A probate is a legal process by which the decedent?s assets and liabilities are administered to legal heirs by a probation court. Further, as per rules of real estate probate in Texas, the real estate of a deceased person is distributed based on his or her will. In the lack of a will, the real estate will be divided based on hereditary succession laws.
Who can apply for real estate probate and when?
Briefly, the real estate probate is the process of administering real estate to legal beneficiaries, after the death of its owner. Here, legal beneficiaries usually include the legal heir mentioned in the will (if any), hereditary successions, and creditors. Any such beneficiary can apply for the probate process up to four years after the death of the decedent.
However, probate is not always required. This could be if the estate amount is small, the spouse is still alive, or in cases of joint ownership.
How much time does a probate process take?
The entire process could take from six months to several years depending on the complexity of the case. A complex case can take a lot of time and money. Also, distribution is done only at the end of the probate. Hence, it is suggested to take legal guidance and request independent probate in simple cases, wherein the court has less involvement.
The process of probate of real estate in Texas-
As explained, the probate process can become tedious and lead to conflicts if not done right. Hence, it is important to understand the process and get expert guidance. Here, you will find the probate process explained in simple terms-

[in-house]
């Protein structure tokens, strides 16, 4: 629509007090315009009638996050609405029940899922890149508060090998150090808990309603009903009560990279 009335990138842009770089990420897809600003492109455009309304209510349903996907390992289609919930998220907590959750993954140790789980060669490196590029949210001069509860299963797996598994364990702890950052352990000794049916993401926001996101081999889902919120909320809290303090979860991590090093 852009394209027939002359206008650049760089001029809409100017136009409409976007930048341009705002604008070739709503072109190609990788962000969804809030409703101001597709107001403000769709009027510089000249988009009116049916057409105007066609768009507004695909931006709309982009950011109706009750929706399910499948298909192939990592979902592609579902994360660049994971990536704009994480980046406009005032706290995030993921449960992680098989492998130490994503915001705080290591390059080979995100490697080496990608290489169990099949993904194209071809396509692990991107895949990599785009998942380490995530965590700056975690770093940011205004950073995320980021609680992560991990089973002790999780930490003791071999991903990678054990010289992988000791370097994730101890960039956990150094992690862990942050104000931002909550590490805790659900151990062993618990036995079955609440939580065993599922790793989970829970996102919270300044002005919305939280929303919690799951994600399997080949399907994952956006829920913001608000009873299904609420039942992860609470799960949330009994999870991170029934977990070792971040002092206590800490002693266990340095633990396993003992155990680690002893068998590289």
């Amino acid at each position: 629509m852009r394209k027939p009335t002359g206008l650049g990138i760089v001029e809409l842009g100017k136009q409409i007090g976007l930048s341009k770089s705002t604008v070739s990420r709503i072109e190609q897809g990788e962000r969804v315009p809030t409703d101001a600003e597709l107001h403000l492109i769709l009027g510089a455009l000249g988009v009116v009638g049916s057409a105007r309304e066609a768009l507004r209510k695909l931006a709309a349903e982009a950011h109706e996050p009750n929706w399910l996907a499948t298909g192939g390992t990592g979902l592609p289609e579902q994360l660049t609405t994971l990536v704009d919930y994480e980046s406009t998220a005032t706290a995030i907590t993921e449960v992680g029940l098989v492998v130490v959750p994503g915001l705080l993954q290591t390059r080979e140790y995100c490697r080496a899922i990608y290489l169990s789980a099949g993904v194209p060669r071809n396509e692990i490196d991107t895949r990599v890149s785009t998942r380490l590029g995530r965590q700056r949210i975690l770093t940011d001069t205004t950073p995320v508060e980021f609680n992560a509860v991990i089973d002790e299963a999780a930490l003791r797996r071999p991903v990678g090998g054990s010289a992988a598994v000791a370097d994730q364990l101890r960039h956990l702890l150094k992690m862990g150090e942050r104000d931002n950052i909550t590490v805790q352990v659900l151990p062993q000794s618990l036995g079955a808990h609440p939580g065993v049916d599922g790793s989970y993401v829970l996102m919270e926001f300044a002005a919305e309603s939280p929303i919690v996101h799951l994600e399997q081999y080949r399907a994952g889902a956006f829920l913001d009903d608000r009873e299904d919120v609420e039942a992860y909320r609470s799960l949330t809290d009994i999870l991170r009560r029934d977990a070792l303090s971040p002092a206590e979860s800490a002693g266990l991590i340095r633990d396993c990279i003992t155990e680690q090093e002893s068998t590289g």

Filing for probate
The probate application is filed in a probate court in the correct county in Texas. It must be the county where the decedent resided.
The county clerk posts the probate application at the courthouse. Following this, there is a waiting period of around two weeks. This period allows anyone to contest the application before the hearing in court.
Validation of the will
The hearing will be held if there are no contests. The judge will first ensure that the decedent is no longer alive. If there is a will, the judge will also verify its authenticity.
Appointing the executor or administrator
Next, the judge would assign an executor mentioned in the will to take care of proceedings. And if there is no will, an administrator is appointed by the court. The executor (mentioned in the will) may be liable to get compensation during the process.
Cataloging of assets
As per the rules of?real estate probate in Texas?executor or administrator must create an inventory of the assets of the decedent within 90 days of appointment. The list of claims and appraisers is also submitted.
Identification of estate beneficiaries
The executor or court identifies the estate beneficiaries. Other parties may also file for being a beneficiary through a legal attorney. Finally, all identified heirs must sign the application and give written and oral testimonies. They must also provide proof of all details they provide to the court.
Notifying creditors and resolving debts
The deceased usually leave behind some form of debt. The debts may include mortgages, medical expenses, or other credit purchases. These are then resolved by the heirs and often settled out of the decedent?s real estate.
Moreover, executors must notify all such creditors about the death of the decedent. The creditors can file for benefits along with the other heirs.
The final settlements are not made if the application is contested or any involved party files a grievance. The rules have the provisions for filing grievances up to two years from the original probate. If any fraud, forgery, threat, or misrepresentation is proven, the will or proceedings will be invalid.
Assets such as real estate are distributed to beneficiaries after all steps are complete. There is no distribution until the completion of the probate or if there are any remaining disputes.
In conclusion, the process of real estate probate in Texas is complex and requires legal knowledge to avoid disputes while protecting your rights. So, remember to get legal guidance and complete information before applying for probate.